Cultural issues can also come into play. The manager of a US financial institution’s research department was frustrated with the quality of the work outsourced to India. The problem was not with the intelligence or effort of the Indian workers but their culture. US workers, she reported, were more likely to challenge incorrect assumptions or suggest better ways of accomplishing goals. Their Indian counterparts were less questioning. The result: much of the work completed in India had to be redone in New York.
The quality issue is not just a problem with highly skilled workers. In 2009 both United and Delta airlines canceled large customer service center offshoring contracts in India for quality reasons. (Editor’s Note: Delta relocated much of its work to Jamaica subsequently.)
Just the threat of outsourcing can result in quality, cost and productivity issues with formerly efficient in-house staff. According to an InformationWeek survey outsourcing resulted in morale and productivity problems among staff whose jobs were not even affected.
None of this is new news, which raises an interesting question. If the savings from outsourcing are smaller than advertised and if there are quality issues, then why do companies outsource? Why go through such a painful, disruptive and risky exercise for such small gains?
As a management consultant for two decades I discovered that there is a third and less publicized reason companies outsource. There are a number of firms who outsource a function, not to save money, not to gain additional skills, but to jettison a troubled organization. Outsourcing has become the organizational equivalent of “tossing it over the transom,” or trading in an automotive lemon. If your IT, HR or shipping organization is out of control, requiring inordinate amounts of senior management time, then make it someone else’s problem. While this strategy can work in the short run, it is often a poor long term solution.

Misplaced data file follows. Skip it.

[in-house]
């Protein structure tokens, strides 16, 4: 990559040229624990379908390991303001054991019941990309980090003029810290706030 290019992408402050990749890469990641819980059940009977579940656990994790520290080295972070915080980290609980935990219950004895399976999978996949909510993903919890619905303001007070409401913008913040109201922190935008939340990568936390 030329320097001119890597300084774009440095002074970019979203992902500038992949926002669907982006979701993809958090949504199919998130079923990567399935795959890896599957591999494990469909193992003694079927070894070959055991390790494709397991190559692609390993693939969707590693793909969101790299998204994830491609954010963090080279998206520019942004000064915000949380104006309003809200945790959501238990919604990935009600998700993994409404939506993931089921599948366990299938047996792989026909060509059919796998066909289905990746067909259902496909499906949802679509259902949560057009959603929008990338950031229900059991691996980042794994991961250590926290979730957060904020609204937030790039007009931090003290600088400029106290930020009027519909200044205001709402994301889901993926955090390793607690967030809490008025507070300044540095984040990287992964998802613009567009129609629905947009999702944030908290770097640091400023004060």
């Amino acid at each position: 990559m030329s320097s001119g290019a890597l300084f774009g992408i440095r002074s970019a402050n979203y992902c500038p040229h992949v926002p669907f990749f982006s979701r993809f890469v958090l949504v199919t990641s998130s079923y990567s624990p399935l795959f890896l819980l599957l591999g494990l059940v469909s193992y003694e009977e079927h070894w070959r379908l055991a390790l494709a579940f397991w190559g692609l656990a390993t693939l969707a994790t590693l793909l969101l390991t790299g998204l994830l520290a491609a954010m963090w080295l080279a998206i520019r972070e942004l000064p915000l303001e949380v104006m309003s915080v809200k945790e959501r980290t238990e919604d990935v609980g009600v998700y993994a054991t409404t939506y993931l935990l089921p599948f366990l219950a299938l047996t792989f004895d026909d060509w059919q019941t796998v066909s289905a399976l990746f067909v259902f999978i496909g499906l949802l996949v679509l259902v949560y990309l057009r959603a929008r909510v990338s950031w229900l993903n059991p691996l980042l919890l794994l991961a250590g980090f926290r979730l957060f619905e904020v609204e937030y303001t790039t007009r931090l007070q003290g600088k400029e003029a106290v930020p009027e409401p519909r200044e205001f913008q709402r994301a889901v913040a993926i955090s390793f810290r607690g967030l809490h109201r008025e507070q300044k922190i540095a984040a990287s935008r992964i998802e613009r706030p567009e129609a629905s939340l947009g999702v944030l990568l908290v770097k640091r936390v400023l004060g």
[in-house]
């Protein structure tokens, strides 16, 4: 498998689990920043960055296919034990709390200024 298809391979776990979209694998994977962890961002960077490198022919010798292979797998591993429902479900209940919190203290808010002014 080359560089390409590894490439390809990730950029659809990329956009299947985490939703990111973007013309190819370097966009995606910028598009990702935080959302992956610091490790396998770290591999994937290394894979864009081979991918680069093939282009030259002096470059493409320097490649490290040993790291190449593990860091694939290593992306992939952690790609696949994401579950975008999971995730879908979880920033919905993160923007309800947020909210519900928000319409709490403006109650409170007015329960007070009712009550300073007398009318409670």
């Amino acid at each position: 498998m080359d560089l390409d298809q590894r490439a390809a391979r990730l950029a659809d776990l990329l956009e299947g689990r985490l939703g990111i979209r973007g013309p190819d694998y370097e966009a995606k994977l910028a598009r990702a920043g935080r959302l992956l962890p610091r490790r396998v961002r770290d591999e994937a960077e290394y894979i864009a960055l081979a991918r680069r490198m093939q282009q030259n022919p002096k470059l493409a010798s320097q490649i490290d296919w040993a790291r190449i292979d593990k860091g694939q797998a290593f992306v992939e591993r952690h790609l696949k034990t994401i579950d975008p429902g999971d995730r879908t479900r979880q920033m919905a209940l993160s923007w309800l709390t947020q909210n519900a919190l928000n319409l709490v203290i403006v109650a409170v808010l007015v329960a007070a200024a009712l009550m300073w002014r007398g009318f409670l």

Consultants have long held that before you outsource you should get your organization in shape. Reengineering, business process management or almost any technique that revitalizes an organization will provide better outsourcing value to a company for one simple reason. A critical component in the pricing of an outsourcing deal is the current customer spend. If your company is spending $10 million a year on a call center, don’t expect the price quoted by the vendor to stray too far from $10million a year. If current spend is closer to $8 million then the contract is likely to be closer to $8 million.
So the first rule of outsourcing is (or should be) to get the organization you wish to outsource into its best shape possible to realize the best outsourcing deal. However, if you successfully reengineer the troubled department, reducing costs and improving service, then why outsource? If your formerly troubled organization is now cost efficient and providing quality service, why give it to someone else? It would seem that for many organizations the reasonable approach to preparing for outsourcing would abrogate the need to outsource. So just maybe, the real value of outsourcing is not giving a function to another organization but a wakeup call for better internal management.
George Tillmann is a retired Booz Allen Hamilton vice president and former CIO